Two days before I was scheduled to meet my surgeon I lay on my back, with my arms crossed over my chest, holding each of my breasts in my hands. Lawrence lay next to me, snoring softly. His left hand was under my shoulder and his thighs were curled up on my side of the bed, where I’d slung my knees over them. His right hand was resting on my right hip. We have a small bed, a double, and always sleep close together, but it had been closer, I noticed, since the biopsy came back bad.

Have I mentioned that Lawrence is a handsome man? A French and Arab mix, he’s long and thin, with wild, masculine eyebrows and thick, black hair gone silver at the temples. It used to be thick, anyway, thick and curly and radiating off his head like a white boy’s afro. But lately, I can see through his hair to bits of scalp when looking down at the top of his head while he’s sitting at the kitchen table. And one time, when I fished a great ball of hair from the drainpipe in the shower, I noticed that most of it was his blacksilvergray.

Lawrence thinks that I’m attractive, too. I know because of the time he showed a picture of me as a teenager in a pink ruffled bathing suit to Scott, one of our neighbors at our first house in Brisbane, a sleepy hamlet nestled in a crevice of San Bruno Mountain, just a few miles south of San Francisco. “See that!” he said, pushing the photograph under Scott’s nose. “That’s what I married!” At the time, his choice of pronoun seemed unfortunate, almost rude, but there was no mistaking the sentiment. He was proud.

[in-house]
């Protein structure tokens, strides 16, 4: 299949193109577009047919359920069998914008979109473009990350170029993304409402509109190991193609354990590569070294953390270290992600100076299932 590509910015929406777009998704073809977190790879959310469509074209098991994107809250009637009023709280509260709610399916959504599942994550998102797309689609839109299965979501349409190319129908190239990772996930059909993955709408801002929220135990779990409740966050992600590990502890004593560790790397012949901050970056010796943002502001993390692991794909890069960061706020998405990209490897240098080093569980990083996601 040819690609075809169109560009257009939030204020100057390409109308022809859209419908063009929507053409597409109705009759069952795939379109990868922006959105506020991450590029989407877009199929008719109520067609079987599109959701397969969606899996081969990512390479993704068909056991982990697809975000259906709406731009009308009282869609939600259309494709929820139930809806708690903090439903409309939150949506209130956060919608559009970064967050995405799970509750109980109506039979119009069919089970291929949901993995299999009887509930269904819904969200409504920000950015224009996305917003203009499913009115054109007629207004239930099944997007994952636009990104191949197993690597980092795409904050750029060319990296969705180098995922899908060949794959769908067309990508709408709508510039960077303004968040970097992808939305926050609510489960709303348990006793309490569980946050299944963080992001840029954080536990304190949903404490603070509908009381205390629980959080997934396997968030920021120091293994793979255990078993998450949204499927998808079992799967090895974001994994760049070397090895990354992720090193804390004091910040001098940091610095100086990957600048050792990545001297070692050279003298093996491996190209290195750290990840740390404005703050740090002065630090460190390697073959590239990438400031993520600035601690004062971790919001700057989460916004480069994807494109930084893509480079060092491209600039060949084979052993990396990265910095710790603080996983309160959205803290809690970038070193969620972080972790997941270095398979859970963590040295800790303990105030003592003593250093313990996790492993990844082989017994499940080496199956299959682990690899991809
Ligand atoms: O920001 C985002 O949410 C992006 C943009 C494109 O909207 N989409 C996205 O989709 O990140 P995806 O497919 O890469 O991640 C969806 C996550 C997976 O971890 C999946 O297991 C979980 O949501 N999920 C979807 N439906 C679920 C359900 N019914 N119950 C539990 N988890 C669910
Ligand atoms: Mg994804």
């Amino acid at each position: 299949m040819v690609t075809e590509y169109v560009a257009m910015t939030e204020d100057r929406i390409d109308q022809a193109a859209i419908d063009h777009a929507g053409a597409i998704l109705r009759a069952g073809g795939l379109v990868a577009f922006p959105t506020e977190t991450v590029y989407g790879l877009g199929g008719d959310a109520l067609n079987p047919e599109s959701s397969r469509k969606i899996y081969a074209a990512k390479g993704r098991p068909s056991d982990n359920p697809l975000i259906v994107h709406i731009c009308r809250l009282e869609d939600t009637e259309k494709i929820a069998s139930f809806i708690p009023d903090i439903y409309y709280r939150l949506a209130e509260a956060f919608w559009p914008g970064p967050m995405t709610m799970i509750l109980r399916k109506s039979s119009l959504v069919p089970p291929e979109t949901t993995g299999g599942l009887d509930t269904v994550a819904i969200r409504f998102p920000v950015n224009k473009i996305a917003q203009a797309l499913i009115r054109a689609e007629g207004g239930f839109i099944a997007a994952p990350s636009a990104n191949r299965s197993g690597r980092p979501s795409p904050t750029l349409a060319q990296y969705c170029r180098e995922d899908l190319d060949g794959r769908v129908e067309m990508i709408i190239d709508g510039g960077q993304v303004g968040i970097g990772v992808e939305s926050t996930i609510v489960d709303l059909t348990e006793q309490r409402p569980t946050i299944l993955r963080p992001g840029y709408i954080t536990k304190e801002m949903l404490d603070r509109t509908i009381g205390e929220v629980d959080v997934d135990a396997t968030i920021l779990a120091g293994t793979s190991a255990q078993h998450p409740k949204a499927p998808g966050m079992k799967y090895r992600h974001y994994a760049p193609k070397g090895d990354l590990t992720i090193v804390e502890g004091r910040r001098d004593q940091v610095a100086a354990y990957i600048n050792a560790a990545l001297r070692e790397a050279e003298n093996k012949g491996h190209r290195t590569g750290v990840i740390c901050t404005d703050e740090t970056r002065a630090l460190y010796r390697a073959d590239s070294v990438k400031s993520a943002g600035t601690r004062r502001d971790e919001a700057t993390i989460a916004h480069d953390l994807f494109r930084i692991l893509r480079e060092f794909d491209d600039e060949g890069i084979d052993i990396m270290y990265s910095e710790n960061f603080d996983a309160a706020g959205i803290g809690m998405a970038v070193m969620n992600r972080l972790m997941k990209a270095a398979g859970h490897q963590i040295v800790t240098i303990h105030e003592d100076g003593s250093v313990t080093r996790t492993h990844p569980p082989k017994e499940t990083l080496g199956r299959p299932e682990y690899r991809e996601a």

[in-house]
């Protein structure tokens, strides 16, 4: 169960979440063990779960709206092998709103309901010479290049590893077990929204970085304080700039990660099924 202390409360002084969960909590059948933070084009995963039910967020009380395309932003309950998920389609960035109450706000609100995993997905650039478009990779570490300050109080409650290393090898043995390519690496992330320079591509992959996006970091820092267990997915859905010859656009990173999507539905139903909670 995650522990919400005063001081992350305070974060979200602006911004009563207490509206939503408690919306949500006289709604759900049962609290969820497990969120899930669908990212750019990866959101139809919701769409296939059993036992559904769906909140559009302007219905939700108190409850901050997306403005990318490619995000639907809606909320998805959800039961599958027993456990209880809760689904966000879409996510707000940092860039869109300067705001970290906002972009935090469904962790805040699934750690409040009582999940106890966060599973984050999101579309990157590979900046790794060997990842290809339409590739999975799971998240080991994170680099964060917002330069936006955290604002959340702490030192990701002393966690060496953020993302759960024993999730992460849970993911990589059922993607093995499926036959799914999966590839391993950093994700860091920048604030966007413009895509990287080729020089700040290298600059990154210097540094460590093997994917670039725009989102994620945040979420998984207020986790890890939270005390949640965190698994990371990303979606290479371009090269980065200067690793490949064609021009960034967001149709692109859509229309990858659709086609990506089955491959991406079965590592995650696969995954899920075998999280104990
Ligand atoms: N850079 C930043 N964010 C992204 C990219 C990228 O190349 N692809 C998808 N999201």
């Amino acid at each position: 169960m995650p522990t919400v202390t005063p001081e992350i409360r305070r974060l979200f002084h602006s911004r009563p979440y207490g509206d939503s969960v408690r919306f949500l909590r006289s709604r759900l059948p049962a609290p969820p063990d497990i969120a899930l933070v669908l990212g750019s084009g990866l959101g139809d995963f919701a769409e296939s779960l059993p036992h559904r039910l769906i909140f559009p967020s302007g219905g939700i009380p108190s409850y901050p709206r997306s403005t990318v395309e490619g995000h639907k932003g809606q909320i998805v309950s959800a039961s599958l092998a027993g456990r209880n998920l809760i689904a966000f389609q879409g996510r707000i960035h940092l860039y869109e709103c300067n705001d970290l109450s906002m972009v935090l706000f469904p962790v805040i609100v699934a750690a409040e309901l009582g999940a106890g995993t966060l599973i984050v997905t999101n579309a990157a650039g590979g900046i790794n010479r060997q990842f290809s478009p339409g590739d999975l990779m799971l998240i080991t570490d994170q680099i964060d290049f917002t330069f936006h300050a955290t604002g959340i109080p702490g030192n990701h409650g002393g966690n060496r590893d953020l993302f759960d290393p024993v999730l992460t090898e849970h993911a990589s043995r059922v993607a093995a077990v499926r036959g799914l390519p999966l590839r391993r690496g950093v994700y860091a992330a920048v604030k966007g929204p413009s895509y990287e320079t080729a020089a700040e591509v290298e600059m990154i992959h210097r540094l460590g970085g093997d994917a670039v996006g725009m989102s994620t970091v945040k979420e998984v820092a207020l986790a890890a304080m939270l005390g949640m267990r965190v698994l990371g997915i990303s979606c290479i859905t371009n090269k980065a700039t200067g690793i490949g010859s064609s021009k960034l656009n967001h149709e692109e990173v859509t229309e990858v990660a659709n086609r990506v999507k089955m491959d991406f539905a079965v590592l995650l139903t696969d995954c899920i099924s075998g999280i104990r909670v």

Lawrence wasn’t supposed to lose his hair. My father always told me that male baldness is a sex-linked gene which is passed down through the mother—if the mother’s father keeps his hair, her sons will, too. And though I never met Lawrence’s maternal grandfather in person, I saw pictures of him with thick, steely-gray hair in advanced age.

I wasn’t supposed to lose my hair, either. Female baldness is rare, except in cancer patients. But those are other women—the bald ones. I have always been a lucky person. The good news is that if you have to have breast cancer, ductile carcinoma in situ is the kind to have. DCIS is not a traveling cancer. It’s stationary. It doesn’t like to intrude. They won’t need to render me bald while chasing rogue cells through my bloodstream with toxic chemicals. They’ll just perform an excision—just cast the devil out, just cut him off from the body that feeds him—just render the cancer ex situ: off site.

I had hoped, when I married Lawrence 22 years ago, that one of our children would inherit his magnificent hair, so voluptuous and appealing that just putting your fingers in it communicated a sense of abundance, of ease. But none did. Rose has medium-thick hair to which she periodically applies a henna paste in order to color it red. It isn’t curly, but when she came home from studying biology in Costa Rica this summer, it had metamorphosed into chin-length dreadlocks that emanated off of her head like a white girl’s afro. In one or two places, she had fastened a shell. Eddy’s hair is dusty brown and lank, like its owner. Henry, unbelievably, is a blonde Arab. Not one of our children inherited Lawrence’s voluminous hair.